Prices last rose, by £6, in 2007
The cost of getting a new passport is to rise by more than £5 - or 7% - with ministers blaming a drop in income following a fall in applications.
From 3 September, the cost of an adult passport will rise from £72 to £77.50 while a child's will rise by £3 to £49.
The recession has reduced the number of passport applicants, hitting revenues at the Identity and Passport Service.
Ministers said the hike, the first since 2007, would also help to pay for enhanced passport security measures.
More than eight million biometric passports - which have photographs and other personal details scanned onto them - have been issued since 2007.
Immigration minister Phil Woolas said the price increase would maintain "the high standards in customer service and document security British citizens have come to expect".
The price increase is not related to the cost of setting up the national identity card scheme, because revenue for the passport service is ring-fenced.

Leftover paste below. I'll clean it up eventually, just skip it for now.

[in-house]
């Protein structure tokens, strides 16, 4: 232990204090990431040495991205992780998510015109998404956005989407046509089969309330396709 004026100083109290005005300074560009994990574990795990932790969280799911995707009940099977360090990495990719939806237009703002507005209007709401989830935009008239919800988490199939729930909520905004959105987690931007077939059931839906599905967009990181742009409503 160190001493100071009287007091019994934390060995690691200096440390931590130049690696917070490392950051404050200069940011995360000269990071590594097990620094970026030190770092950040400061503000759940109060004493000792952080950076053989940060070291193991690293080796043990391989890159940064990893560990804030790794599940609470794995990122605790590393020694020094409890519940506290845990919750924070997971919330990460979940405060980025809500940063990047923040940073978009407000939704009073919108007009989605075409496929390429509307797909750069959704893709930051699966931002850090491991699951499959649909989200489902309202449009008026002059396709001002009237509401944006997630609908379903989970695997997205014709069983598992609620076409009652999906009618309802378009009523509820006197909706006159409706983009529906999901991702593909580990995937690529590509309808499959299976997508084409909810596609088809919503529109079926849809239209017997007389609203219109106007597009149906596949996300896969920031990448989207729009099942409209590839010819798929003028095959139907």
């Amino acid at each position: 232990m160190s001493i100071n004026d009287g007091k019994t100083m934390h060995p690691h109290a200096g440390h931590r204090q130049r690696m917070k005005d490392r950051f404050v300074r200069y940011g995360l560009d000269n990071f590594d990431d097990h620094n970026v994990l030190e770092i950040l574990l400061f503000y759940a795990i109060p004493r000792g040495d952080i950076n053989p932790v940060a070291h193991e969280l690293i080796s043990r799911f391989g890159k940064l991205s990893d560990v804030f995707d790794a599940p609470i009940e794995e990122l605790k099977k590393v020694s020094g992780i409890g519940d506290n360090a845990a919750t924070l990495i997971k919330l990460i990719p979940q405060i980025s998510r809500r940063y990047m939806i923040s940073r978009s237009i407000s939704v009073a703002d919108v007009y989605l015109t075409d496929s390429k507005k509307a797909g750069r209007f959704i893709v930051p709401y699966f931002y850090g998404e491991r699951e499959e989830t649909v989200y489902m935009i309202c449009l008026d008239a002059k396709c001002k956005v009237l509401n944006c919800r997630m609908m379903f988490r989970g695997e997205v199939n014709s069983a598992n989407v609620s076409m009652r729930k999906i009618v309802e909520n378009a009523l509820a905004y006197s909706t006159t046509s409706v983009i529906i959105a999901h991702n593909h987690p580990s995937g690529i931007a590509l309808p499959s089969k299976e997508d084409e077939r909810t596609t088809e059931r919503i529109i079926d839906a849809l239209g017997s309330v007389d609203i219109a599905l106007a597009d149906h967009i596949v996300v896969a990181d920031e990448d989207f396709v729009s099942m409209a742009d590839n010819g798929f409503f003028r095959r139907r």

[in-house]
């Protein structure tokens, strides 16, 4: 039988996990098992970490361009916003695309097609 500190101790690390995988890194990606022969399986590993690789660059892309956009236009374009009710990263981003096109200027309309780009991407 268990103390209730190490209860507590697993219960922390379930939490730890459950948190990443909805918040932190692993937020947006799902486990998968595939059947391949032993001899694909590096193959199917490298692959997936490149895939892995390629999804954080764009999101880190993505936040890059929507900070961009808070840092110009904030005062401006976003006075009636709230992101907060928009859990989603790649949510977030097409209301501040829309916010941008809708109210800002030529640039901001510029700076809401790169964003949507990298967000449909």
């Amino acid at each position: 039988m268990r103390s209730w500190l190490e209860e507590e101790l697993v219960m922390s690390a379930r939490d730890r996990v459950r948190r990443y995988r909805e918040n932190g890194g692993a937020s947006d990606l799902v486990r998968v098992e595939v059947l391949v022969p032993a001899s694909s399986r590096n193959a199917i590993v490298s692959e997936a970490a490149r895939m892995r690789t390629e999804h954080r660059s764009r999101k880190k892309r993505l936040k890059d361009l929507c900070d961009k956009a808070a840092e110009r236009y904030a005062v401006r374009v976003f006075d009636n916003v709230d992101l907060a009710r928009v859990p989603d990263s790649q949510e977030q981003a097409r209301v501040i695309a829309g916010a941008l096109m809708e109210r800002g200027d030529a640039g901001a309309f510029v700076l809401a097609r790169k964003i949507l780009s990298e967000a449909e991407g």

But the Conservatives said people were paying the price for the government's determination to proceed with ID cards.
"The government admits that it has no idea how many people will have to volunteer for ID cards before they cover their costs so it looks like the cost is being lumped onto our passports," said shadow home secretary Chris Grayling.
The Lib Dems said the cost of passports had more than quadrupled since Labour came to power.
"This price hike is exactly the kind of thing we can expect when the government starts to lose money hand over fist on ID cards," said its home affairs spokesman Chris Huhne.
The cost of fast-track renewal will rise by £15.50 with same-day service costing £129.50 and one-week renewal costing £112.50.
Those over 80 will continue to receive passports free.